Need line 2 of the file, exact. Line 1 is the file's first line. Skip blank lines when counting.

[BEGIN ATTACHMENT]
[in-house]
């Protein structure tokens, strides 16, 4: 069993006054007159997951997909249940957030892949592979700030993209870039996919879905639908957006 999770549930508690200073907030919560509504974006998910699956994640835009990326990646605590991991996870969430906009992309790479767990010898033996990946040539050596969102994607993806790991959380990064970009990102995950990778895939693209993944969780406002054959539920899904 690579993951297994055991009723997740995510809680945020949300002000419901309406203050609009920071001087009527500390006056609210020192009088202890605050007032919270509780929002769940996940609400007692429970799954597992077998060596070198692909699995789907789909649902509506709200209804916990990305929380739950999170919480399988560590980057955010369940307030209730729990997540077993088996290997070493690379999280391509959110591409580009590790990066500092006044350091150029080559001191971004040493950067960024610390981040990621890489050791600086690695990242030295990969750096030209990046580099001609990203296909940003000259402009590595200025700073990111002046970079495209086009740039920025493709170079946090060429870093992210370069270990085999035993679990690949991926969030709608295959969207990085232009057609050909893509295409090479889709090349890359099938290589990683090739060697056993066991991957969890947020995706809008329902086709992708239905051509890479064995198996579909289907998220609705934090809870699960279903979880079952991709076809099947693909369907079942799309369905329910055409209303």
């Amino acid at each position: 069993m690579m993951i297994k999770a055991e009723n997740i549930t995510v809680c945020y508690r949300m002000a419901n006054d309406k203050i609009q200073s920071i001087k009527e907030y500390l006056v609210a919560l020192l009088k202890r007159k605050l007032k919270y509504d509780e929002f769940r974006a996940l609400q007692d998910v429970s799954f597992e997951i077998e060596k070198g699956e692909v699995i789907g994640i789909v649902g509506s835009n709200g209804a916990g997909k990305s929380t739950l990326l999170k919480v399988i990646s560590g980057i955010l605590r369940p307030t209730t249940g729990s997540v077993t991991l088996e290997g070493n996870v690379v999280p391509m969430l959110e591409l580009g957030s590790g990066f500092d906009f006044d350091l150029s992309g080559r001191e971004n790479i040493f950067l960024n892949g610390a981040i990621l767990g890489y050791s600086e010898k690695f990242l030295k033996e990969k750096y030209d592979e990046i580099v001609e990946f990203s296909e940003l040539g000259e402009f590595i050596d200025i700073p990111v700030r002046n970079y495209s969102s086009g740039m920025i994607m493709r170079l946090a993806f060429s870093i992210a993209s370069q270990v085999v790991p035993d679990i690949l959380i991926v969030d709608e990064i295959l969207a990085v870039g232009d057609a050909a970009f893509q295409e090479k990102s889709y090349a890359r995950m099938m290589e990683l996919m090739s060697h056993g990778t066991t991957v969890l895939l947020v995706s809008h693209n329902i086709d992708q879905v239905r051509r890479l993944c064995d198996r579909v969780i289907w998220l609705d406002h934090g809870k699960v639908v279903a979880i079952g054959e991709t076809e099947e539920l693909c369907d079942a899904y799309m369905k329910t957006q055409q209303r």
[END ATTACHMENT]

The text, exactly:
């Protein structure tokens, strides 16, 4: 069993006054007159997951997909249940957030892949592979700030993209870039996919879905639908957006 999770549930508690200073907030919560509504974006998910699956994640835009990326990646605590991991996870969430906009992309790479767990010898033996990946040539050596969102994607993806790991959380990064970009990102995950990778895939693209993944969780406002054959539920899904 690579993951297994055991009723997740995510809680945020949300002000419901309406203050609009920071001087009527500390006056609210020192009088202890605050007032919270509780929002769940996940609400007692429970799954597992077998060596070198692909699995789907789909649902509506709200209804916990990305929380739950999170919480399988560590980057955010369940307030209730729990997540077993088996290997070493690379999280391509959110591409580009590790990066500092006044350091150029080559001191971004040493950067960024610390981040990621890489050791600086690695990242030295990969750096030209990046580099001609990203296909940003000259402009590595200025700073990111002046970079495209086009740039920025493709170079946090060429870093992210370069270990085999035993679990690949991926969030709608295959969207990085232009057609050909893509295409090479889709090349890359099938290589990683090739060697056993066991991957969890947020995706809008329902086709992708239905051509890479064995198996579909289907998220609705934090809870699960279903979880079952991709076809099947693909369907079942799309369905329910055409209303």